Suitably warmed, and beginning to feel at least half human, I decide to seek the sun, and head east to the lands of my childhood. The bike thuds contentedly along the back roads towards Stirling, passing that tiny bright spot where the sun has burnt an equally tiny hole in the dense clouds, and chooses the steep hair-pinned route up to the Castle, before chattering down the granite setts and Carron Co. cannons of Broad St. to Stirling Bridge (Wallace: 1 - Earl of Surrey: Nil) and over to the Ochils. Last year's single heated over-grip has disappeared in much the same way as its partner, to some mysterious corner of my packed garage, so there is no warmth to be had, although, oddly, it still feels warmer on the bike than off, the fairing diverting the cold air quite effectively, and the extra layers staving off hypothermia. Despite our Eastwards travel, the dull red glow looks as far away as ever, so we stop for a warming tea in Dollar, before returning via the Sheardale Ridge, where the glaciers scalped the hills to reveal the long defunct coalfields of Clackmannanshire.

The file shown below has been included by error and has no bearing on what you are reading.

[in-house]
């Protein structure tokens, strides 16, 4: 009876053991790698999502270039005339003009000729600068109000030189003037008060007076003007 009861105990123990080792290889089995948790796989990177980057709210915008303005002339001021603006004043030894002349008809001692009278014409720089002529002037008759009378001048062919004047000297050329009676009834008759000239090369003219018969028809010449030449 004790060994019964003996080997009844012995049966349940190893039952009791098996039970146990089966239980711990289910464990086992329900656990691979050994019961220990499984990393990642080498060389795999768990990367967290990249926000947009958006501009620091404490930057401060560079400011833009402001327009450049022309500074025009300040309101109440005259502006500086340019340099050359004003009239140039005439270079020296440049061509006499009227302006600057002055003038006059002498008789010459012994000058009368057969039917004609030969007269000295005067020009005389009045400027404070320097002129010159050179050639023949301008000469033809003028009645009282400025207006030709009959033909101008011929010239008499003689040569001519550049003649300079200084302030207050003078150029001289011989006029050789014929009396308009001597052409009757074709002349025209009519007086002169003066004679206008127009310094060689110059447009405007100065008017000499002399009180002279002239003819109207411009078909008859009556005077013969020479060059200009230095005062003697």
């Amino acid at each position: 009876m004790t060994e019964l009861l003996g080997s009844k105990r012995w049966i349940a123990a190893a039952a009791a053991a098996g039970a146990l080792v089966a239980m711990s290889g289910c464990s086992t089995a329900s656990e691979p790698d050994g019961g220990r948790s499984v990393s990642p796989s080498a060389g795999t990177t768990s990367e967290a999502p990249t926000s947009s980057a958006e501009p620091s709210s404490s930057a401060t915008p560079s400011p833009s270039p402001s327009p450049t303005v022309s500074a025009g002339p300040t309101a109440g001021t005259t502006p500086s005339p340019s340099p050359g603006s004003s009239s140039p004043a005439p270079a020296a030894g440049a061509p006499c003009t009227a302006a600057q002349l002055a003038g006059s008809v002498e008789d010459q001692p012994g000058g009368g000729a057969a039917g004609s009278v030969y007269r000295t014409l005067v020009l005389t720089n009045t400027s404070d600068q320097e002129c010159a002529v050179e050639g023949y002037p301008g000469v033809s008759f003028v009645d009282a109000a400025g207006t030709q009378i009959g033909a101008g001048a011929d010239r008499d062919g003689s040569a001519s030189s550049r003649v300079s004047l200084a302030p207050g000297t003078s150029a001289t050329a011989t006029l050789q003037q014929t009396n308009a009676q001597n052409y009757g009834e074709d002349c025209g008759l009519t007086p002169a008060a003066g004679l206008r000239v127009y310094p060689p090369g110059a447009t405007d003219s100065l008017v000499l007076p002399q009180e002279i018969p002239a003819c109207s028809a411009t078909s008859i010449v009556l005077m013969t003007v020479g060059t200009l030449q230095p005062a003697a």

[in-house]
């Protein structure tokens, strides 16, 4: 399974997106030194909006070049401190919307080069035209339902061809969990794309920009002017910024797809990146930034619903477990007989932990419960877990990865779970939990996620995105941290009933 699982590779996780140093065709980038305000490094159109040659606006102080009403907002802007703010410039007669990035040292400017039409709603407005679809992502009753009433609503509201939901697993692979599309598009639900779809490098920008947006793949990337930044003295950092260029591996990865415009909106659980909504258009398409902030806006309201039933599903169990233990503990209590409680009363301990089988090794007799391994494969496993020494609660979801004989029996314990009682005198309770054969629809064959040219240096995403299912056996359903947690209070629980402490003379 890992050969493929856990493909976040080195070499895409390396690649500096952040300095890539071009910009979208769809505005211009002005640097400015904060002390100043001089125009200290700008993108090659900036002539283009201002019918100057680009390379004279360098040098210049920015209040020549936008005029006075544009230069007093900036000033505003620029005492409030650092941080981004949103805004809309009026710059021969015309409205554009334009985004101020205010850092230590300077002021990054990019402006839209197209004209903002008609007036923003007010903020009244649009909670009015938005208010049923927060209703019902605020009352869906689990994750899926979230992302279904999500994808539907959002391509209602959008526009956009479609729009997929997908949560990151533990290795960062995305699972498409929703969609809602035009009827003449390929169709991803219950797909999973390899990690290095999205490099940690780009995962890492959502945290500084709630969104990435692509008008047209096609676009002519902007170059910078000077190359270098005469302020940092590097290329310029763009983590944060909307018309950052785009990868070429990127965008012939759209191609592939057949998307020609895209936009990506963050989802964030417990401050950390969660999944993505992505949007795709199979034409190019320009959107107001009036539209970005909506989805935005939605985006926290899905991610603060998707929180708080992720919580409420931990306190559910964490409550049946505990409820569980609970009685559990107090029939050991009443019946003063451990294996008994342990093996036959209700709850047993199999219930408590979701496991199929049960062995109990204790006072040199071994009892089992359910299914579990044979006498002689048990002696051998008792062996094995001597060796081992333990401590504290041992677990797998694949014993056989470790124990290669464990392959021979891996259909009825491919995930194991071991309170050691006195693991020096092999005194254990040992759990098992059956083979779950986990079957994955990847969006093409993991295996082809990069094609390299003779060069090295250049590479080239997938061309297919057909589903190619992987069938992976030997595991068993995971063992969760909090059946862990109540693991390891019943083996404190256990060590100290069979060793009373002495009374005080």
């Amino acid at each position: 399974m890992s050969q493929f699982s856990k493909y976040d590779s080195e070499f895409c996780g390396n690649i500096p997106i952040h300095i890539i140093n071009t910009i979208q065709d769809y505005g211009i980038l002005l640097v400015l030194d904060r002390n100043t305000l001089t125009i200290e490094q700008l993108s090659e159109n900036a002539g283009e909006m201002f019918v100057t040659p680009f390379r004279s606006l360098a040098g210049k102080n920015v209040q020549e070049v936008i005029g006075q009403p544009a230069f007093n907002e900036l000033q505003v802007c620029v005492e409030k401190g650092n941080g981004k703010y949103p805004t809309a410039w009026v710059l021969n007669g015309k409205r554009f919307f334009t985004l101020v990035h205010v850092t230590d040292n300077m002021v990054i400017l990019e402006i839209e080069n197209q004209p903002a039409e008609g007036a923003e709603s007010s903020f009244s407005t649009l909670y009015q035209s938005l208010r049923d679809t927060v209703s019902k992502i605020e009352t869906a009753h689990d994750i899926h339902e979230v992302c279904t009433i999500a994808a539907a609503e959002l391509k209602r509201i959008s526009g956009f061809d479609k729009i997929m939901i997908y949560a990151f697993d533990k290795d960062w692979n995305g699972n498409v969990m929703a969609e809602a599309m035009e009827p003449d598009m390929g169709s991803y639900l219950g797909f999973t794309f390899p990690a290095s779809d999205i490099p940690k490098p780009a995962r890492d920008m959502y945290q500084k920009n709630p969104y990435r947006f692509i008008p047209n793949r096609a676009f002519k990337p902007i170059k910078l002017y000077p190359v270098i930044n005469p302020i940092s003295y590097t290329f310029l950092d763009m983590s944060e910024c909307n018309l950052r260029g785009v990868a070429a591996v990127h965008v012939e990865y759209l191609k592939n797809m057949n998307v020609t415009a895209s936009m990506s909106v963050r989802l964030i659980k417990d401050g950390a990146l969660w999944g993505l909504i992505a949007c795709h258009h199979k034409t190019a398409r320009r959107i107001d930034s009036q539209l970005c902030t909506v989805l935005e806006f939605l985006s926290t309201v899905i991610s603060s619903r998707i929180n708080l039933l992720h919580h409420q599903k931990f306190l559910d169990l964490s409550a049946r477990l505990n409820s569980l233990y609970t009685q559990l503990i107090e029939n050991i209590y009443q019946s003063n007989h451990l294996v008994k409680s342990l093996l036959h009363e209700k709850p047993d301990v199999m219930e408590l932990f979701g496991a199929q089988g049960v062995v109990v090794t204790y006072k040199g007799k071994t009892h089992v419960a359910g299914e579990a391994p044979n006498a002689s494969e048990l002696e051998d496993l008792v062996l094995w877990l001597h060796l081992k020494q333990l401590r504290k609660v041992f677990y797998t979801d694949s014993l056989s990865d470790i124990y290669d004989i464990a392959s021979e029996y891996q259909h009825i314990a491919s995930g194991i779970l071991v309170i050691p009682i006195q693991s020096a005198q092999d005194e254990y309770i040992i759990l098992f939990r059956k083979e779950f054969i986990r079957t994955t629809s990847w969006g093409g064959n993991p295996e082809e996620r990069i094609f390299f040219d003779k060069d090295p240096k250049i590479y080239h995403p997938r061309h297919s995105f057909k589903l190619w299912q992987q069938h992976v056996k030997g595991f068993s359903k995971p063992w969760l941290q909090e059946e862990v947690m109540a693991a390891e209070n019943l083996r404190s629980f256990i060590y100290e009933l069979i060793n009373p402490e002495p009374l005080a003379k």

Back at the site, the sky has lowered still further, the wind is even more penetrating, and soon the rain arrives. I offer my tent porch to a damp Don, who's making a flying visit, and accept an early invitation to the pub, where a roaring log fire and several pints restore morale. The dining room is fully booked, but we meet some new people, have our meal in the bar, and share the best Knickerbocker Glory I've ever had, before heading back to the hall for the evening's silliness. An excellent Rockabilly band packs the dance floor, the drink flows freely, and the raffle is ably performed. At some point, the stage is filled with rally goers, perpetrating unspeakable atrocities on inflatable dolphins, but what happens at the rally, stays at the rally, right?
Unusually, the raffle winners get to choose their prize, and I'm relieved that the V7 chalk pastel picture I donated doesn't come last.